Committed to conserving Happy Valley’s iconic skyline: Eric Loop’s Mount Nittany affinity
Eric Loop is the president of the board of directors of the Mount Nittany Conservancy, a public charity dedicated to conserving Mount Nittany in its natural state for the benefit of Happy Valley. For him, it was a natural next step after growing up in its shadow, hiking and camping on it all his life.
We talked to him about why he came back to Happy Valley, how Mount Nittany has become such an iconic feature and the best way to spend a lazy day. Read on!
Tell me your Happy Valley story.
My father was a student at Penn State, and he became enamored with the area. Both he and my mom came back to work at the university, so I grew up in Lemont and then Houserville. I lived on a street that literally backed up to Mount Nittany, so I spent a lot of time there with my buddies.
I graduated from State High and then went to Penn State. I became a Marine and lived on the west coast for several years, but then my wife and I found our way back in the ‘80s and I’ve been here ever since. We’ve raised a daughter who also graduated from State High and then Penn State.
Why is Mount Nittany such a big part of Happy Valley?
It’s a very dominant terrain feature in the area. You come into Happy Valley from the southeast and see it on the horizon … it’s an iconic sight.
How did you get involved with the conservancy?
A Penn State alumni group, The Lion’s Paw Alumni Association, started the conservancy as a way to preserve land on the mountain from being developed.
I have spent a lot of time banging around on the mountain throughout my life, and the Conservancy just seemed like an appropriate place for me to get involved.
My affinity harkens back decades. I have some very fond memories of the time that I’ve spent there. Keeping the mountain available and accessible and yet in a natural state just makes sense to me. It’s important to note that we aren’t a preservation society — we’re focused on conservancy. We aim to keep it accessible and yet intact, not without appropriate solutions rather than letting nature take its course.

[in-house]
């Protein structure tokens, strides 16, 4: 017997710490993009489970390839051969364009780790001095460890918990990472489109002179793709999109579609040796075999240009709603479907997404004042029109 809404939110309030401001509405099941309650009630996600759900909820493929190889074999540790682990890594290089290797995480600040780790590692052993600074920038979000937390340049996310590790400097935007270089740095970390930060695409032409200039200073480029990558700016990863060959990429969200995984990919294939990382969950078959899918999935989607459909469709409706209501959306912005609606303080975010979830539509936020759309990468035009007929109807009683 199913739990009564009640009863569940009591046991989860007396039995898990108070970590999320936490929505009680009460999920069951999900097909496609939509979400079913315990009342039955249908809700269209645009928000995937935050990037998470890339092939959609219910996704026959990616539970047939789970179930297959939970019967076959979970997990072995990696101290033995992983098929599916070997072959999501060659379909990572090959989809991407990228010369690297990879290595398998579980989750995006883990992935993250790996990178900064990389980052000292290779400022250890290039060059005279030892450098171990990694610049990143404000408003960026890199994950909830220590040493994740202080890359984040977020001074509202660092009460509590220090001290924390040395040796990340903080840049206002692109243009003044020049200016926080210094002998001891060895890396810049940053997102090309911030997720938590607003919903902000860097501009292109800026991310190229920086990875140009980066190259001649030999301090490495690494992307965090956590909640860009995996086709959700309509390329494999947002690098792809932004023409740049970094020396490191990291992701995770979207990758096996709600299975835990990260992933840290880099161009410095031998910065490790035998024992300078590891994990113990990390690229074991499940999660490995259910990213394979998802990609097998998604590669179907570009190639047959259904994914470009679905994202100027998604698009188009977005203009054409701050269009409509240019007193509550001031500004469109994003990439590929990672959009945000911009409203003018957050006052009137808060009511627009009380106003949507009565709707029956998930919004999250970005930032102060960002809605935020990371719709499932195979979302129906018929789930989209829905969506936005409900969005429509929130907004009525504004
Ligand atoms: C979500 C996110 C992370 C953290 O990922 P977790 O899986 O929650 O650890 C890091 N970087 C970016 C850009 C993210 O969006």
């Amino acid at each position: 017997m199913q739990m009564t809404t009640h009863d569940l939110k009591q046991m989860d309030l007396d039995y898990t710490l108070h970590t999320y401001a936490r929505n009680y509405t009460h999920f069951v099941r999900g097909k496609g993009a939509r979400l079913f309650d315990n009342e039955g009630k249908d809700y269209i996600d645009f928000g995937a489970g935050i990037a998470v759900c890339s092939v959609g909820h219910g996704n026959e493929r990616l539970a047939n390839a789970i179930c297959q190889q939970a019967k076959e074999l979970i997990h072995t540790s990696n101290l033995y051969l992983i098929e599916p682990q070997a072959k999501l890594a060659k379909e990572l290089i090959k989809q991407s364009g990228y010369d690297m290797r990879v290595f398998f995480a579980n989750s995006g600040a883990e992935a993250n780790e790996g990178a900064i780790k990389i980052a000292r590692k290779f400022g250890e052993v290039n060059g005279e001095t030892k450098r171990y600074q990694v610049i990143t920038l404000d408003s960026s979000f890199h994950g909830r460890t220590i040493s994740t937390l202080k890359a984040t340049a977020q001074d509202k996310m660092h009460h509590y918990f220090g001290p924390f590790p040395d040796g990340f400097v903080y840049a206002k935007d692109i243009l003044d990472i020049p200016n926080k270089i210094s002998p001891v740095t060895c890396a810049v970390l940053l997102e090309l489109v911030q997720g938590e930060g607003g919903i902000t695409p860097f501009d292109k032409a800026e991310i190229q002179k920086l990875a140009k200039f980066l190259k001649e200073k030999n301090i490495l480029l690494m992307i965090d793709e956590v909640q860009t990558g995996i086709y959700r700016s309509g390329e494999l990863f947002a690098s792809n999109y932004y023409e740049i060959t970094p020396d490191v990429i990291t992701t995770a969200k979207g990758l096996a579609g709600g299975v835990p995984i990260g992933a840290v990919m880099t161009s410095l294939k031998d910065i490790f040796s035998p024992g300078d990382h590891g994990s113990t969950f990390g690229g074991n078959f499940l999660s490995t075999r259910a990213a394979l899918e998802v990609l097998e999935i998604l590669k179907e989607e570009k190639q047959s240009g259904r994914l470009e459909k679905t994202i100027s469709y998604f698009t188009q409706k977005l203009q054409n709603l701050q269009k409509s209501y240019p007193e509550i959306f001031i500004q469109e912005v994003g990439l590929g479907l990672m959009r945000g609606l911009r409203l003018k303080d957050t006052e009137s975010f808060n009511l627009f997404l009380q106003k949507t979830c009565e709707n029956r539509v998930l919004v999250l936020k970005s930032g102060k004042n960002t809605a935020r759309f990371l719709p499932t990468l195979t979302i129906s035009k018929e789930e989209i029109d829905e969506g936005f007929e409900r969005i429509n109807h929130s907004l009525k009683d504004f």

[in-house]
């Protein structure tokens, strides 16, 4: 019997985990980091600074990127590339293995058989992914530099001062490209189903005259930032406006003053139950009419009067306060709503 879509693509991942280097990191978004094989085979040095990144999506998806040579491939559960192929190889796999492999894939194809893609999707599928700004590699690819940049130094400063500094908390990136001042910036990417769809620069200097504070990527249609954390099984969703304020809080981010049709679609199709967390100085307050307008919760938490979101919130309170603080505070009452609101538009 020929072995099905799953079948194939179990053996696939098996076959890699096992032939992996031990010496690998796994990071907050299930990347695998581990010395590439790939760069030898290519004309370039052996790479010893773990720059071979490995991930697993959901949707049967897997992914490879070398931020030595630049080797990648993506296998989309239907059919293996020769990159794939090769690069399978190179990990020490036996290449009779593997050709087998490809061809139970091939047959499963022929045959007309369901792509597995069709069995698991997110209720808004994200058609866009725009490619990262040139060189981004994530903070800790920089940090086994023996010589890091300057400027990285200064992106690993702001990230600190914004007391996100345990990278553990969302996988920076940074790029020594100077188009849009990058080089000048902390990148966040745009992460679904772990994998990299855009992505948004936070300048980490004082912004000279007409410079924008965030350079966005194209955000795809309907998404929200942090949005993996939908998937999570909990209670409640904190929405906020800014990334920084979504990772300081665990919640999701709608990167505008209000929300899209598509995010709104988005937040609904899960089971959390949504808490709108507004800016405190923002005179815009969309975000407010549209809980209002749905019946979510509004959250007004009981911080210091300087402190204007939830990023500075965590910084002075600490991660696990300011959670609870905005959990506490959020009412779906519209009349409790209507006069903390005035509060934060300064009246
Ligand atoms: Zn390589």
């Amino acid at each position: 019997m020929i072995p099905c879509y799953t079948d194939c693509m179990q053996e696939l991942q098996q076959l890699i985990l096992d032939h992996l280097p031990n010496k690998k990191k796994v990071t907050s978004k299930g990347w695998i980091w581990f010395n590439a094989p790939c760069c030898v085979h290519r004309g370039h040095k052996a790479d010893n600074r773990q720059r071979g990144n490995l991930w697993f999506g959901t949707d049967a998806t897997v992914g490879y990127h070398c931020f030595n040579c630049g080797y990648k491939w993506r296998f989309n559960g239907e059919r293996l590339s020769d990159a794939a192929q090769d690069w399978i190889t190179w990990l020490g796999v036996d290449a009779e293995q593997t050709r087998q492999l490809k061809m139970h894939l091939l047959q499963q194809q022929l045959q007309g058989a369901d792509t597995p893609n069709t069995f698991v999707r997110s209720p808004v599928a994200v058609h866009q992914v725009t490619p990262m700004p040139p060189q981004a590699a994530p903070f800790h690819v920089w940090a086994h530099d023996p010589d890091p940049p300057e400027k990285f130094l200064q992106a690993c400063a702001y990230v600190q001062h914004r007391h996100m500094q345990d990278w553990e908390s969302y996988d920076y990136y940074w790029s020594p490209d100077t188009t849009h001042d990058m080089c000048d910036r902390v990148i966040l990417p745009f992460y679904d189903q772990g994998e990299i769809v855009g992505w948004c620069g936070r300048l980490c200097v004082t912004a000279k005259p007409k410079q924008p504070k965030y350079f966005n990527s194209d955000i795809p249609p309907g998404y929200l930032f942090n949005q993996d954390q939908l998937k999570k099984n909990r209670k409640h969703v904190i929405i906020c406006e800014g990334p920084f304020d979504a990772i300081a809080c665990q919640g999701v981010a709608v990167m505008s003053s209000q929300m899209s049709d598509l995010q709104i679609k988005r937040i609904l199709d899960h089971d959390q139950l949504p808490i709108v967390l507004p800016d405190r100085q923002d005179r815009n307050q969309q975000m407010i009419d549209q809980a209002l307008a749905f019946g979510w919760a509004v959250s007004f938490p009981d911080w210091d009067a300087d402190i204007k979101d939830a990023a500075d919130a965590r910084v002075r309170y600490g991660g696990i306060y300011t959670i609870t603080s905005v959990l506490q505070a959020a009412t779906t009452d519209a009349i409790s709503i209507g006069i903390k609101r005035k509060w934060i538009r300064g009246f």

In your opinion, what makes Happy Valley so unique?
It took leaving to really appreciate what we have here. My time in southern California was great, but I missed having four unique seasons in a place without weather extremes or natural disasters like hurricanes and tornadoes. Plus, I like the small town feel that’s coupled with the culture and the attributes that a major university brings to the area.
What’s one off-the-beaten path thing that you love about Happy Valley?
Everyone should visit Mount Nittany, of course. Rothrock State Forest offers such a great expanse of hiking trails and a gravel road network that will lead to some great places; Alan Seeger Natural Area, Penn Roosevelt and Greenwood Furnace State Parks among them. That’s where I like to spend my time. I’d also like to give a shoutout to Mike Hermann and Purple Lizard (featured in this Q&A!), whose maps helped me explore Rothrock in great detail. Give it a try.
What’s something every visitor should see (or eat, or experience) while they are here?
I think you should go to Bellefonte, park your car and take a stroll.
Check out Big Springs Spirits, Axemann Brewery and Good Intent Cider.
My high school friend Dave Letterman has a great place, Bonfatto’s Italian Market & Corner Cafe there on the corner, and I think everyone should go there.
Spend some time at Plum’s Rexell Store, and get something from their old timey soda fountain.
It’s a great little community, and you’ll be glad you went.